2 IS-backing Arab Israelis charged with plotting another Temple Mount shooting

A third resident of Umm al-Fahm is also suspected of supporting the Islamic State terrorist organization, Shin Bet says

Judah Ari Gross is The Times of Israel's religions and Diaspora affairs correspondent.

Sa'id Jassoub Mahmoud Jabarin, an Arab Israeli man suspected of supporting Islamic State and planning a terror attack on the Temple Mount, who was indicted on September 28, 2017. (Shin Bet)
Sa'id Jassoub Mahmoud Jabarin, an Arab Israeli man suspected of supporting Islamic State and planning a terror attack on the Temple Mount, who was indicted on September 28, 2017. (Shin Bet)

Two residents of the Arab Israeli town of Umm al-Fahm were charged on Thursday with planning to carry out a shooting attack on the Temple Mount compound in Jerusalem, similar to the one that took place in July.

The two suspects, 26-year-old Sa’id Ghasoub Mahmoud Jabarin and a 16-year-old, who cannot be identified due to his age, are also believed to have supported the Islamic State terrorist organization.

A third Umm al-Fahm man, 24-year-old Firas Salah Mahmoud Mahajna, was also arrested for allegedly supporting the terrorist group and illegally possessing a gun. However, the Shin Bet security service said that he was “entirely” unconnected to the planned terror attack.

The three suspects were arrested on September 6, but information about the case was kept under a gag order until their indictment in a Haifa District Court on Thursday morning.

According to a senior Shin Bet official, Jabarin and the minor started planning their shooting attack in the small market just outside the Temple Mount complex, shortly after the July 14 shooting at the site. In that terror attack, three Arab Israeli gunmen, all of whom were named Muhammad Jabarin from Umm al-Fahm, shot dead two Israel Police officers, Haiel Sitawe, 30, and Kamil Shnaan, 22, who were stationed at one of the entrances to the Temple Mount. Other police officers on the scene shot back at the terrorists, killing them.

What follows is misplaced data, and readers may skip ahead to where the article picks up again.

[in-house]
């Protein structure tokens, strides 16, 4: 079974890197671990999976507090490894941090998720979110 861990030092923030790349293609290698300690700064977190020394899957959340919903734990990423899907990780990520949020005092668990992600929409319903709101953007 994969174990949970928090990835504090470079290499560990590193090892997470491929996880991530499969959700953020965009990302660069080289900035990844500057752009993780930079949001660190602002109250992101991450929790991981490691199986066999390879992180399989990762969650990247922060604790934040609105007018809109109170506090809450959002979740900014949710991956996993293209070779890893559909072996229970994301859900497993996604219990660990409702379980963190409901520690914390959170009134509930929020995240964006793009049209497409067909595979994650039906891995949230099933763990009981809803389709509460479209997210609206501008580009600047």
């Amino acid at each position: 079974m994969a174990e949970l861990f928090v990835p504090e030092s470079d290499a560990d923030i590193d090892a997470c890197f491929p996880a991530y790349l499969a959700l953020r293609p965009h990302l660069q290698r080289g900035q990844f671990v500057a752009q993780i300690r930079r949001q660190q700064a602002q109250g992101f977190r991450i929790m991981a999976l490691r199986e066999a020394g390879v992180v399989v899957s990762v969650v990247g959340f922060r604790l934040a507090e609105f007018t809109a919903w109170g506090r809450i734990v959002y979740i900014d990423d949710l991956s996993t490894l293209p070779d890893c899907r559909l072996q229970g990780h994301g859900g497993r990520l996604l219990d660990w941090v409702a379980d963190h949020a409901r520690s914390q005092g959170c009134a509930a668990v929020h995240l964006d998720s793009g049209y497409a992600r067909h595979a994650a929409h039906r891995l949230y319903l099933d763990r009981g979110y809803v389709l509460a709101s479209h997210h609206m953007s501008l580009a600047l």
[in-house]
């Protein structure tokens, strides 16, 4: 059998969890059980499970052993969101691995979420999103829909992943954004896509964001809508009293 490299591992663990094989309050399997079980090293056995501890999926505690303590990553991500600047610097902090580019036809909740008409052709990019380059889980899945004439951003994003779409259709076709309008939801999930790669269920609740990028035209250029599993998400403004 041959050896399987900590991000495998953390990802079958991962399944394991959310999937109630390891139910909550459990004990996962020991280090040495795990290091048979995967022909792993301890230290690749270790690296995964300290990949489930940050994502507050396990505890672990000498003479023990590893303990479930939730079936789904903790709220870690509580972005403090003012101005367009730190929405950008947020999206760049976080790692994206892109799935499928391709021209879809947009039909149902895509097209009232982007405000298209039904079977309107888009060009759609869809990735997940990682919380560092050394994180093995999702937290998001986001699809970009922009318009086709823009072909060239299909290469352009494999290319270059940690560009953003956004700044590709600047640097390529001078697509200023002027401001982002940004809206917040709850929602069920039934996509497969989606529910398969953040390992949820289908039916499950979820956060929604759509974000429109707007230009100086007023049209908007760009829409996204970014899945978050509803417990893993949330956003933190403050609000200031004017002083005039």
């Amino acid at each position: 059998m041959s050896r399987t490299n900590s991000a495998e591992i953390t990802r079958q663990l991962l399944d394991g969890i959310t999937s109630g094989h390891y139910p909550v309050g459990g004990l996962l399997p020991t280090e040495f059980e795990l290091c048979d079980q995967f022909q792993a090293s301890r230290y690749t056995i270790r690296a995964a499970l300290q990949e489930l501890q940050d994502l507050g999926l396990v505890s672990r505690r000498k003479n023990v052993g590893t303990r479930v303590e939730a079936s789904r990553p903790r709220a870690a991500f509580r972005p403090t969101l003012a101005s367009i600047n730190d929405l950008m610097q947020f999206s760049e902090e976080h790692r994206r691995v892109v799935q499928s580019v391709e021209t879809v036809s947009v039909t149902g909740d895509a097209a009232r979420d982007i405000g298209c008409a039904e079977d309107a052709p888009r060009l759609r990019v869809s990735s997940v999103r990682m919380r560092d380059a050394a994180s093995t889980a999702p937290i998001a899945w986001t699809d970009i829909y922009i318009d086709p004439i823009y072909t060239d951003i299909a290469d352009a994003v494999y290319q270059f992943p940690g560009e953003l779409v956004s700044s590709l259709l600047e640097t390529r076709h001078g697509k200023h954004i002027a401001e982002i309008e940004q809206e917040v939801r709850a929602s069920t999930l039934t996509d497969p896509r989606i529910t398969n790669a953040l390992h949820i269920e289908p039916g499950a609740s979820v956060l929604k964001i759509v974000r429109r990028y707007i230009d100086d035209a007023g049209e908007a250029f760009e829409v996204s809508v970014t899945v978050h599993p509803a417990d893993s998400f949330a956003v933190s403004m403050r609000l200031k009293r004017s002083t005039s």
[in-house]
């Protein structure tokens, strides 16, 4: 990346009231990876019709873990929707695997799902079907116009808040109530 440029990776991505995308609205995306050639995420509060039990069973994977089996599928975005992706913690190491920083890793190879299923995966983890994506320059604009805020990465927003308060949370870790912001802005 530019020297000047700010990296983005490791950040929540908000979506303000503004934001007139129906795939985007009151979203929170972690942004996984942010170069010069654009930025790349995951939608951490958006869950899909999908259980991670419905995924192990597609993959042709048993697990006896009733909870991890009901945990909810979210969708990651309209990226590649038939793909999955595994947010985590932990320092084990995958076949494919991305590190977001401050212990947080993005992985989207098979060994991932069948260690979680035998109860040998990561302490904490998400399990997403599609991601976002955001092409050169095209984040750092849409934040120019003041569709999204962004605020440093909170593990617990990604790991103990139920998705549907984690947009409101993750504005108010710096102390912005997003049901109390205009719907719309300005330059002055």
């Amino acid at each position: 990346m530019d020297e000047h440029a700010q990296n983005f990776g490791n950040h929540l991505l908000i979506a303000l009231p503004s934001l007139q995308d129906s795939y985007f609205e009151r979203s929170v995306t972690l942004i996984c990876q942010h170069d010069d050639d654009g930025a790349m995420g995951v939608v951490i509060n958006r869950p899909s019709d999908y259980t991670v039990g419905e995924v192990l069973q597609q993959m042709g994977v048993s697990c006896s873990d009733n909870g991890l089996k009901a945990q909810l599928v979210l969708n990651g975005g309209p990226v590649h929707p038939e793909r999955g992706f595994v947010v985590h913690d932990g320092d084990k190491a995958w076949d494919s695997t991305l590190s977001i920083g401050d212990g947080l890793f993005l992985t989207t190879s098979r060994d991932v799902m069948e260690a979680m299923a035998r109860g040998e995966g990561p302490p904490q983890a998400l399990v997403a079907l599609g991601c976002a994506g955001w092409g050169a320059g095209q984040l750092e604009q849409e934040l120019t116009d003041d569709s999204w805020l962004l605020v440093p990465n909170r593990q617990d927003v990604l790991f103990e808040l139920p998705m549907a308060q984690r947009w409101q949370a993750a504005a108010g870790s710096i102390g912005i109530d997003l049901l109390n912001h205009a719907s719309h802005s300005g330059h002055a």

Israeli police check the scene and surround a dead body (foreground) where Arab-Israeli attackers shot and killed two policemen on the Temple Mount on July 14, 2017. (AFP Photo/Thomas Coex)

There was no indication that Jabarin was related to the three terrorists who committed the July 14 Temple Mount attack, despite them sharing the same last name and hometown. (Jabarin is a common surname in Umm al-Fahm.)

The Shin Bet did not say when specifically Jabarin and his underaged accomplice intended to carry out their plot.

“The attack was prevented thanks to accurate intelligence information attained by the Shin Bet that allowed for the arrest of the members of the cell before they could succeed in carrying out this heinous attack,” the official said.

According to the indictment, during a visit to the Temple Mount, the 16-year-old chose the small market connected to the complex as the target. The minor told Jabarin that the market was their best target as it has a constant presence of Israeli security personnel — their intended victims — and because there is easy access to it.